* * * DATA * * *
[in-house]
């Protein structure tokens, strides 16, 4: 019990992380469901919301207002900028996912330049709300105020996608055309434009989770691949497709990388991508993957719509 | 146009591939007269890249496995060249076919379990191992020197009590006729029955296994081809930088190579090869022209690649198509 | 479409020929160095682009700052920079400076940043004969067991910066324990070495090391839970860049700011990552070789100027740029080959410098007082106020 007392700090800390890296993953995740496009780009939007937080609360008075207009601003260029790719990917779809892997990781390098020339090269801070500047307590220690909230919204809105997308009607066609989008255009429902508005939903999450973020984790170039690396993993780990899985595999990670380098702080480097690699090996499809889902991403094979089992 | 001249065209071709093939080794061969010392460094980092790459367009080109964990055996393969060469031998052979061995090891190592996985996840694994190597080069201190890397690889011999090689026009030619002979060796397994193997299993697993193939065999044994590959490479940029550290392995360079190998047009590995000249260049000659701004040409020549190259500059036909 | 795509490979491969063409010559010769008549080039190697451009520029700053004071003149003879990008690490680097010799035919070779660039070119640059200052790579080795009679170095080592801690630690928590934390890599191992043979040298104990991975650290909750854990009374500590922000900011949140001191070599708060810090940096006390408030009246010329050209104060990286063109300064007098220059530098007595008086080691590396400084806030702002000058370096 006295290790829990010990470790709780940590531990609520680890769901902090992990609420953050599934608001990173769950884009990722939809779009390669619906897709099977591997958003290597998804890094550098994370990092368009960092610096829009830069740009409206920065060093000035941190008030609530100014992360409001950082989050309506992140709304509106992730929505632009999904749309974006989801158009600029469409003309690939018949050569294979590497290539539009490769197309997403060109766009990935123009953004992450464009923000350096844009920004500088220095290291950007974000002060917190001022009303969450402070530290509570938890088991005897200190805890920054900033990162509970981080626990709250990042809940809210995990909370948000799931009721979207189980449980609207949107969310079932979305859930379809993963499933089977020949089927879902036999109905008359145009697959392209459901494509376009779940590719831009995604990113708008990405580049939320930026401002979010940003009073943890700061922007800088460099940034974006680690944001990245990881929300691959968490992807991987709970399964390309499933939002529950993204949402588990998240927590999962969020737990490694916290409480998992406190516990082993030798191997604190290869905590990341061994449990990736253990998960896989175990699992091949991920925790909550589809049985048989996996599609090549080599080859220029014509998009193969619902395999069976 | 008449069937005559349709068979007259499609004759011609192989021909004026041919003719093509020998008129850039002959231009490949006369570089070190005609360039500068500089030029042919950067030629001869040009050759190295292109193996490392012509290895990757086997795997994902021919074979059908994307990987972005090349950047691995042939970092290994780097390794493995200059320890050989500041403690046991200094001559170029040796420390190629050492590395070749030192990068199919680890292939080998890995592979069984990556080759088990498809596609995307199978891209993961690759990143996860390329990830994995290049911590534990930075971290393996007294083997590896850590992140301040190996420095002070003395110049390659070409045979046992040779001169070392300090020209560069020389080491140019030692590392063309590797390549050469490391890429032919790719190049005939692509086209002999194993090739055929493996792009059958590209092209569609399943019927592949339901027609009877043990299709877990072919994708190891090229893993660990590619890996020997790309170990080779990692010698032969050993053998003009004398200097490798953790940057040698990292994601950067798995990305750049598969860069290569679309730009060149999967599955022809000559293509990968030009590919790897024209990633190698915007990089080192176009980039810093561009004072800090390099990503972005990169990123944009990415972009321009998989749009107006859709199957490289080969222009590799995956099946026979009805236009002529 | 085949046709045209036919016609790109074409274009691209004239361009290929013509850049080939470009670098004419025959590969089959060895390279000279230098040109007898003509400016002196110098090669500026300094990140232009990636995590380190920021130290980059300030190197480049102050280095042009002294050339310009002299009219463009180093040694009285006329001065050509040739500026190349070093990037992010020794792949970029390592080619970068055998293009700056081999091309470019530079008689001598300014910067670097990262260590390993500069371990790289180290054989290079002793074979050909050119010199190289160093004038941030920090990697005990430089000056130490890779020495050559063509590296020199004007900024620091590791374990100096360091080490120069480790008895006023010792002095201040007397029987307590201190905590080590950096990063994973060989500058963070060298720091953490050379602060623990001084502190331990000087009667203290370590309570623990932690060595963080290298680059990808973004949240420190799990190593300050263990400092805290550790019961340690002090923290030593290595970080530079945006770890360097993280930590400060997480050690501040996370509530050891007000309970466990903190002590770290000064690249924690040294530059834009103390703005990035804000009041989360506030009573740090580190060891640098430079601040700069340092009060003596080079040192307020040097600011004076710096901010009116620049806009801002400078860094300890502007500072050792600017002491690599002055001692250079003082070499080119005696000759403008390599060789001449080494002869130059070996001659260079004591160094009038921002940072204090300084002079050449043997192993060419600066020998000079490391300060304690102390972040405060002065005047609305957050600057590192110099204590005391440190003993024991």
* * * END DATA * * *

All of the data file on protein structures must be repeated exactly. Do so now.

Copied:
[in-house]
């Protein structure tokens, strides 16, 4: 019990992380469901919301207002900028996912330049709300105020996608055309434009989770691949497709990388991508993957719509 | 146009591939007269890249496995060249076919379990191992020197009590006729029955296994081809930088190579090869022209690649198509 | 479409020929160095682009700052920079400076940043004969067991910066324990070495090391839970860049700011990552070789100027740029080959410098007082106020 007392700090800390890296993953995740496009780009939007937080609360008075207009601003260029790719990917779809892997990781390098020339090269801070500047307590220690909230919204809105997308009607066609989008255009429902508005939903999450973020984790170039690396993993780990899985595999990670380098702080480097690699090996499809889902991403094979089992 | 001249065209071709093939080794061969010392460094980092790459367009080109964990055996393969060469031998052979061995090891190592996985996840694994190597080069201190890397690889011999090689026009030619002979060796397994193997299993697993193939065999044994590959490479940029550290392995360079190998047009590995000249260049000659701004040409020549190259500059036909 | 795509490979491969063409010559010769008549080039190697451009520029700053004071003149003879990008690490680097010799035919070779660039070119640059200052790579080795009679170095080592801690630690928590934390890599191992043979040298104990991975650290909750854990009374500590922000900011949140001191070599708060810090940096006390408030009246010329050209104060990286063109300064007098220059530098007595008086080691590396400084806030702002000058370096 006295290790829990010990470790709780940590531990609520680890769901902090992990609420953050599934608001990173769950884009990722939809779009390669619906897709099977591997958003290597998804890094550098994370990092368009960092610096829009830069740009409206920065060093000035941190008030609530100014992360409001950082989050309506992140709304509106992730929505632009999904749309974006989801158009600029469409003309690939018949050569294979590497290539539009490769197309997403060109766009990935123009953004992450464009923000350096844009920004500088220095290291950007974000002060917190001022009303969450402070530290509570938890088991005897200190805890920054900033990162509970981080626990709250990042809940809210995990909370948000799931009721979207189980449980609207949107969310079932979305859930379809993963499933089977020949089927879902036999109905008359145009697959392209459901494509376009779940590719831009995604990113708008990405580049939320930026401002979010940003009073943890700061922007800088460099940034974006680690944001990245990881929300691959968490992807991987709970399964390309499933939002529950993204949402588990998240927590999962969020737990490694916290409480998992406190516990082993030798191997604190290869905590990341061994449990990736253990998960896989175990699992091949991920925790909550589809049985048989996996599609090549080599080859220029014509998009193969619902395999069976 | 008449069937005559349709068979007259499609004759011609192989021909004026041919003719093509020998008129850039002959231009490949006369570089070190005609360039500068500089030029042919950067030629001869040009050759190295292109193996490392012509290895990757086997795997994902021919074979059908994307990987972005090349950047691995042939970092290994780097390794493995200059320890050989500041403690046991200094001559170029040796420390190629050492590395070749030192990068199919680890292939080998890995592979069984990556080759088990498809596609995307199978891209993961690759990143996860390329990830994995290049911590534990930075971290393996007294083997590896850590992140301040190996420095002070003395110049390659070409045979046992040779001169070392300090020209560069020389080491140019030692590392063309590797390549050469490391890429032919790719190049005939692509086209002999194993090739055929493996792009059958590209092209569609399943019927592949339901027609009877043990299709877990072919994708190891090229893993660990590619890996020997790309170990080779990692010698032969050993053998003009004398200097490798953790940057040698990292994601950067798995990305750049598969860069290569679309730009060149999967599955022809000559293509990968030009590919790897024209990633190698915007990089080192176009980039810093561009004072800090390099990503972005990169990123944009990415972009321009998989749009107006859709199957490289080969222009590799995956099946026979009805236009002529 | 085949046709045209036919016609790109074409274009691209004239361009290929013509850049080939470009670098004419025959590969089959060895390279000279230098040109007898003509400016002196110098090669500026300094990140232009990636995590380190920021130290980059300030190197480049102050280095042009002294050339310009002299009219463009180093040694009285006329001065050509040739500026190349070093990037992010020794792949970029390592080619970068055998293009700056081999091309470019530079008689001598300014910067670097990262260590390993500069371990790289180290054989290079002793074979050909050119010199190289160093004038941030920090990697005990430089000056130490890779020495050559063509590296020199004007900024620091590791374990100096360091080490120069480790008895006023010792002095201040007397029987307590201190905590080590950096990063994973060989500058963070060298720091953490050379602060623990001084502190331990000087009667203290370590309570623990932690060595963080290298680059990808973004949240420190799990190593300050263990400092805290550790019961340690002090923290030593290595970080530079945006770890360097993280930590400060997480050690501040996370509530050891007000309970466990903190002590770290000064690249924690040294530059834009103390703005990035804000009041989360506030009573740090580190060891640098430079601040700069340092009060003596080079040192307020040097600011004076710096901010009116620049806009801002400078860094300890502007500072050792600017002491690599002055001692250079003082070499080119005696000759403008390599060789001449080494002869130059070996001659260079004591160094009038921002940072204090300084002079050449043997192993060419600066020998000079490391300060304690102390972040405060002065005047609305957050600057590192110099204590005391440190003993024991």